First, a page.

Tuesday, January 16, 2007
How the mighty have fallen
There has been much publicity of late on how the Royal Navy has been cut to the bone – to the extent that it is now scarcely if at all a credible force. Yet, despite that, Britain – under the tutelage of Tony Blair – is still determined to play its part in prosecuting the war on terror, alongside its ally the United States.
To that effect, The Times tells us, the allies are beefing up their naval forces in the Gulf to "go after" Iran. Britain's contribution is the two 600-ton minehunters HMS Blyth and HMS Ramsey (pictured above), which will remain in the Gulf for an unusually-long two-year mission "to keep shipping routes open in the event that Iran attempts to block oil exports".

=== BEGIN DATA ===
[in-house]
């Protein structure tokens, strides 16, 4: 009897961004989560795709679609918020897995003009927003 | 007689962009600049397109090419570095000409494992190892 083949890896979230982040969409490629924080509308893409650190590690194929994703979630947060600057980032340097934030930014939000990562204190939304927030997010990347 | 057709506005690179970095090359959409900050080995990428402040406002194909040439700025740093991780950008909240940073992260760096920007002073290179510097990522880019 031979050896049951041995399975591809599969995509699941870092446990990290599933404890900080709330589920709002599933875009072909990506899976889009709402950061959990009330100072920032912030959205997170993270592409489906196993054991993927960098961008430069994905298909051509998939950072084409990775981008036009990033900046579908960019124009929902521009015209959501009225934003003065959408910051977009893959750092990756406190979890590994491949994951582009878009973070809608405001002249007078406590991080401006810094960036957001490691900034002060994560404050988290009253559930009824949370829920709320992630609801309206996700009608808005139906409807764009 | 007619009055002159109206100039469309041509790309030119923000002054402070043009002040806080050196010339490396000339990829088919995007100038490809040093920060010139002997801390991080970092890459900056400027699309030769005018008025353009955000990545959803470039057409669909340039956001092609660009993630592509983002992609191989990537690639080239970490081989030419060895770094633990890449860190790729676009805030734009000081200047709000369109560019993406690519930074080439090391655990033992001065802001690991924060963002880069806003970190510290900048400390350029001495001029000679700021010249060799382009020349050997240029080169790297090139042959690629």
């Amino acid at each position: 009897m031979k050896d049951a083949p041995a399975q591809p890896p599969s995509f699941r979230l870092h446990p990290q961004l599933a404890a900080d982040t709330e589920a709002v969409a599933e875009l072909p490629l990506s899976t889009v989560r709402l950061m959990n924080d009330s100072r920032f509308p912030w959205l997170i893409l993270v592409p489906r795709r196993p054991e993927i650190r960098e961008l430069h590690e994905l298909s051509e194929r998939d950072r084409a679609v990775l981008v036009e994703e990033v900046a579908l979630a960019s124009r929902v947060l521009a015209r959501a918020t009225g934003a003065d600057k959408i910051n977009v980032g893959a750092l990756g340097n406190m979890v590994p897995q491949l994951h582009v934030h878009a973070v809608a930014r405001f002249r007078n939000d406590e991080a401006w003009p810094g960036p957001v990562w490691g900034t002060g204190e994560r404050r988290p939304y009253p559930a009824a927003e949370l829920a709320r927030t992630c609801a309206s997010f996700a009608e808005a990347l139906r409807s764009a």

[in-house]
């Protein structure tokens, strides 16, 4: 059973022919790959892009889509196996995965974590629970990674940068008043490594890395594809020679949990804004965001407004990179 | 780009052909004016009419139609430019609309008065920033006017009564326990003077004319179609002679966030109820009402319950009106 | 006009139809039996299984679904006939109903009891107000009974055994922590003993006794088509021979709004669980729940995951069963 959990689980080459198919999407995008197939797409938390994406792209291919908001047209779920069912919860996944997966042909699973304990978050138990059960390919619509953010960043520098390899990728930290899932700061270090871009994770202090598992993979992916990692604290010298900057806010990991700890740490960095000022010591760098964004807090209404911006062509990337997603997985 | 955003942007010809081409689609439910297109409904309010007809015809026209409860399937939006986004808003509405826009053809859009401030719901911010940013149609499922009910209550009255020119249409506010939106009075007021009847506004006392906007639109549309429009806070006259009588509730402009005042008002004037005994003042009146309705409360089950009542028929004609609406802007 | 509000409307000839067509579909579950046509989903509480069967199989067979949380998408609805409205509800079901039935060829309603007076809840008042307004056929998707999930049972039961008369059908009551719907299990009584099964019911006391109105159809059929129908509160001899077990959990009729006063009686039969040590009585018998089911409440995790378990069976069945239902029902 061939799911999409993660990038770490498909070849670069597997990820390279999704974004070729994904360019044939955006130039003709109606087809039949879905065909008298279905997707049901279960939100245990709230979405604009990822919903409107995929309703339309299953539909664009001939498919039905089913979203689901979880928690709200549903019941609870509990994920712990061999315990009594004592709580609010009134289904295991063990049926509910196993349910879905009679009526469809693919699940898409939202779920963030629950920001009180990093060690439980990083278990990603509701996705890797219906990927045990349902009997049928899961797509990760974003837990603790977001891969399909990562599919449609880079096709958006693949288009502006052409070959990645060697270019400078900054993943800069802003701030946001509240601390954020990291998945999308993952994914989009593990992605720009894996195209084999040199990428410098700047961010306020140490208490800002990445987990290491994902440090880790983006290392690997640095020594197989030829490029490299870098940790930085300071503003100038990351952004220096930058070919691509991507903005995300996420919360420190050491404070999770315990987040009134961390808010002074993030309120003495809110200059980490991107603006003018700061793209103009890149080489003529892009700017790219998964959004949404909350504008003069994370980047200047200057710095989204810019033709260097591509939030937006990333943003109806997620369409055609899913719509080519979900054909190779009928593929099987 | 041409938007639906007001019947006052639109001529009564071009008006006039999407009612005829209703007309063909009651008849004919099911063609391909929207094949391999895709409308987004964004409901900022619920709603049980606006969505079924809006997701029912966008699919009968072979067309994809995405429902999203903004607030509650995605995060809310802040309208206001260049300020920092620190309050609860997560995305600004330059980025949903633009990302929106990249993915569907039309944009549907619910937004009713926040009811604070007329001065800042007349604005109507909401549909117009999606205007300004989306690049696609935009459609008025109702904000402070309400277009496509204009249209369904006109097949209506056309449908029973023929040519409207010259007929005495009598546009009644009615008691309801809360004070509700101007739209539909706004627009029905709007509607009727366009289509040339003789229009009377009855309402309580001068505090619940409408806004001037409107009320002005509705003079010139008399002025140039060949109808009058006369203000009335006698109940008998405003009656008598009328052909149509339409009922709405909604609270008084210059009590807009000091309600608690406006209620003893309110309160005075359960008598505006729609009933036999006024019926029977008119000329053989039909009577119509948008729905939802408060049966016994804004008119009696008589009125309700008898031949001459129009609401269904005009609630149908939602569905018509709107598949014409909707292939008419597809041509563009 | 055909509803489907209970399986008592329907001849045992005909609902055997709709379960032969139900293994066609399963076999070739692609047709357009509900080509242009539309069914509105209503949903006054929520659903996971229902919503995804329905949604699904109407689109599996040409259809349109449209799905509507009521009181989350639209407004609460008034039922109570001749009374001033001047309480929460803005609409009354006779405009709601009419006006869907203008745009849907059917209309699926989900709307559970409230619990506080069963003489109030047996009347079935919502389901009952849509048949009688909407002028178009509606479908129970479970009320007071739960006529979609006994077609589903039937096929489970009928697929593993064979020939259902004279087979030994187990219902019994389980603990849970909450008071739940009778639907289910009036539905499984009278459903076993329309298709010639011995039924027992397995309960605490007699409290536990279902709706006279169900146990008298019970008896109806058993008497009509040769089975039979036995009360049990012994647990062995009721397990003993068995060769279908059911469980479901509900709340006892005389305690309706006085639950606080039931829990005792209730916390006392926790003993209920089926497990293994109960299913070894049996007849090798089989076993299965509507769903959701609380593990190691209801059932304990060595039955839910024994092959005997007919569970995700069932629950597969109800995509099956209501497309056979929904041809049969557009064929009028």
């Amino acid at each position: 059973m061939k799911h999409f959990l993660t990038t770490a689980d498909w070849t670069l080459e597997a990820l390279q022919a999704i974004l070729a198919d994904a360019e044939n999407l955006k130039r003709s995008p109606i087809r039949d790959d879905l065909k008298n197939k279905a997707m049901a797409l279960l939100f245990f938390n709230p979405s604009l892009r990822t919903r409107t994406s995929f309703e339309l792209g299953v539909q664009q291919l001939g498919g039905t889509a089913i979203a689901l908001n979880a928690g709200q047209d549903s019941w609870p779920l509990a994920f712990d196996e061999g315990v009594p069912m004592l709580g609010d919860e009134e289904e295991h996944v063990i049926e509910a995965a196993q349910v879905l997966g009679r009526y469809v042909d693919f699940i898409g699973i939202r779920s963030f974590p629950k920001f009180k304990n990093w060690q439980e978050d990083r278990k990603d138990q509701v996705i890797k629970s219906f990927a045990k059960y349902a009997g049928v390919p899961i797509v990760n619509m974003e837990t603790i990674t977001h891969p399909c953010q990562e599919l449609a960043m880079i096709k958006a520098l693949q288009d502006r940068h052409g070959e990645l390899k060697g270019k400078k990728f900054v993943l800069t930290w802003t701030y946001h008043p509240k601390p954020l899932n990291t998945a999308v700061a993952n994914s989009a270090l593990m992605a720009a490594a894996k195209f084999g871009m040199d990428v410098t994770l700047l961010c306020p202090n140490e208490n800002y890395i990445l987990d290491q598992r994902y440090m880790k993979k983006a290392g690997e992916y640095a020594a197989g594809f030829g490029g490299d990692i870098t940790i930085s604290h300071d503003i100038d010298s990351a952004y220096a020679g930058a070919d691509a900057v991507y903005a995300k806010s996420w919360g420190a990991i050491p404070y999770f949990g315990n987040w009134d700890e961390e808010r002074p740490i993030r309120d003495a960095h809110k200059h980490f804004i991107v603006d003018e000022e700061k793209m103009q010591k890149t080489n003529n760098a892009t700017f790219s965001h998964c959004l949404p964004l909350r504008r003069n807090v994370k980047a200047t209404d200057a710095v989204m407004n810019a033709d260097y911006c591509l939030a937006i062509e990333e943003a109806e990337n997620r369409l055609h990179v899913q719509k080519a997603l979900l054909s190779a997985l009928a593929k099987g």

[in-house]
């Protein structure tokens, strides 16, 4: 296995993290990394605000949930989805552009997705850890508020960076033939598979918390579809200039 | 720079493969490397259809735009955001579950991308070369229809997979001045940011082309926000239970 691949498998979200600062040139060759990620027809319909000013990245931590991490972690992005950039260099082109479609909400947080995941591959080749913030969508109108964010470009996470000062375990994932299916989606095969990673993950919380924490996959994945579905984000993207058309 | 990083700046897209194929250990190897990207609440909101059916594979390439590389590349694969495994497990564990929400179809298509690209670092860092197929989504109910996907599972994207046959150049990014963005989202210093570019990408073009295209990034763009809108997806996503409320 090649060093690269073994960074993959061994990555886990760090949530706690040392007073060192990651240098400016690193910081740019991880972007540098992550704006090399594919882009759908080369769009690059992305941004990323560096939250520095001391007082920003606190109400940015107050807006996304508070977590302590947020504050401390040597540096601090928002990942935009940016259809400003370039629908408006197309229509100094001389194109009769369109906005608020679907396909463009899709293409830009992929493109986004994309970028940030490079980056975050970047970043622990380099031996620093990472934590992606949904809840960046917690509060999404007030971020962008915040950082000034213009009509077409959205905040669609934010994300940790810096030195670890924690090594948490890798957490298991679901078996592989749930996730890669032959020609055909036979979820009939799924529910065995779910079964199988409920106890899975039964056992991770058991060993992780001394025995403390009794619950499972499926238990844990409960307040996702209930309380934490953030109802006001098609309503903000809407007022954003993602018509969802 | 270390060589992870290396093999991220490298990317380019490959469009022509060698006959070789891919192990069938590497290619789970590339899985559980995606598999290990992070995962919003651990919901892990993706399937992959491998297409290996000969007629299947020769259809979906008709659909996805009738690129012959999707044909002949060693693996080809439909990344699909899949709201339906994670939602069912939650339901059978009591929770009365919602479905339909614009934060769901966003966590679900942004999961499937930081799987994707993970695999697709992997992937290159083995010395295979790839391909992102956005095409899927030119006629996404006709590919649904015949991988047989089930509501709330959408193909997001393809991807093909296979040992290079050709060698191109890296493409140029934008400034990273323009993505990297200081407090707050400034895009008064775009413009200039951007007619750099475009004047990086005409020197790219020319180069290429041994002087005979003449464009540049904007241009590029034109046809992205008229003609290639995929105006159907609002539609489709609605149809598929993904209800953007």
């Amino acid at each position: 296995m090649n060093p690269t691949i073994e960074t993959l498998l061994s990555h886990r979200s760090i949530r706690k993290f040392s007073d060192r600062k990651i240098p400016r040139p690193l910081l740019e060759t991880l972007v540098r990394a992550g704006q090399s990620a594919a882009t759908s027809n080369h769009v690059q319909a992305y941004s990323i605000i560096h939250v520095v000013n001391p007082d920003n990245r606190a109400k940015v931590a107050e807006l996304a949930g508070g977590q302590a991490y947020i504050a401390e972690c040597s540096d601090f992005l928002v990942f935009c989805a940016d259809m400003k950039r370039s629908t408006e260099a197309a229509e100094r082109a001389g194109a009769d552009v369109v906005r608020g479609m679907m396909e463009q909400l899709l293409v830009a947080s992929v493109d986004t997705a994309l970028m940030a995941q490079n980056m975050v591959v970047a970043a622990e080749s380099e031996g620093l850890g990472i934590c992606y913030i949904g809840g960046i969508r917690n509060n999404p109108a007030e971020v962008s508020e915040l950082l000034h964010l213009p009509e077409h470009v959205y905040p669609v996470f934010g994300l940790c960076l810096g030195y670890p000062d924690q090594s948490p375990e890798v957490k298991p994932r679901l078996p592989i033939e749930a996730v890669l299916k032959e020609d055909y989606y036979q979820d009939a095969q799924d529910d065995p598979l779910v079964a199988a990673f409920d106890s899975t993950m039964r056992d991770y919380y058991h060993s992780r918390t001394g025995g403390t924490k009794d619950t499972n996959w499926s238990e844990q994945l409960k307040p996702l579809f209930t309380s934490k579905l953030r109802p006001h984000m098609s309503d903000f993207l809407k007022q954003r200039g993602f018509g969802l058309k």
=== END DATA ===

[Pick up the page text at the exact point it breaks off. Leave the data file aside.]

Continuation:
The American contribution is the 97,000 ton USS Dwight D. Eisenhower aircraft carrier, with its escort group, which entered the Gulf in December (carrier shown above right). It will shortly be joined by the 100,000 ton USS John C. Stennis with its carrier group (carrier shown above left). This is the first time since the invasion of Iraq four years ago that the US has deployed two carrier strike groups in the Gulf at one time.
Some interesting facts about the Stennis: it is constructed with 60,000 tons of structural steel; if lined up end-to-end, the bed mattresses carried on the ship would stretch more than nine miles; the vessel also carries 28,000 sheets and 14,000 pillow cases and has 2,000 telephones. Each of its two anchors weighs 30 tons.
The disparity says it all. Britain a naval power? Who do we think we are kidding?